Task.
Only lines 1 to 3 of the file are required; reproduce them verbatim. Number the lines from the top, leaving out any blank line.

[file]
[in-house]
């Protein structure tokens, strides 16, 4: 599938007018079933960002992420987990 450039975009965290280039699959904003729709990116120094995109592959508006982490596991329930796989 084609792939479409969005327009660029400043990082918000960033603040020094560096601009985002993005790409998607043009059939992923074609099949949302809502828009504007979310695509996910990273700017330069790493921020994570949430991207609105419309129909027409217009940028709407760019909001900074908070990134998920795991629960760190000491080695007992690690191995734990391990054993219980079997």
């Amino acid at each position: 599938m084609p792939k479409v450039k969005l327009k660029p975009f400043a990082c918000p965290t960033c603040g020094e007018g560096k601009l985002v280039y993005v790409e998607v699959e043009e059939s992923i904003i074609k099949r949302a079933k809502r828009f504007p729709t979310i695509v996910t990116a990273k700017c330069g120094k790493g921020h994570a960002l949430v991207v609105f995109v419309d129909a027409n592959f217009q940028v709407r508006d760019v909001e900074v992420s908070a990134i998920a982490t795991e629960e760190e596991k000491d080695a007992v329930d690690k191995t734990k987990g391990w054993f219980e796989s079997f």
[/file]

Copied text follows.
[in-house]
């Protein structure tokens, strides 16, 4: 599938007018079933960002992420987990 450039975009965290280039699959904003729709990116120094995109592959508006982490596991329930796989 084609792939479409969005327009660029400043990082918000960033603040020094560096601009985002993005790409998607043009059939992923074609099949949302809502828009504007979310695509996910990273700017330069790493921020994570949430991207609105419309129909027409217009940028709407760019909001900074908070990134998920795991629960760190000491080695007992690690191995734990391990054993219980079997």
């Amino acid at each position: 599938m084609p792939k479409v450039k969005l327009k660029p975009f400043a990082c918000p965290t960033c603040g020094e007018g560096k601009l985002v280039y993005v790409e998607v699959e043009e059939s992923i904003i074609k099949r949302a079933k809502r828009f504007p729709t979310i695509v996910t990116a990273k700017c330069g120094k790493g921020h994570a960002l949430v991207v609105f995109v419309d129909a027409n592959f217009q940028v709407r508006d760019v909001e900074v992420s908070a990134i998920a982490t795991e629960e760190e596991k000491d080695a007992v329930d690690k191995t734990k987990g391990w054993f219980e796989s079997f």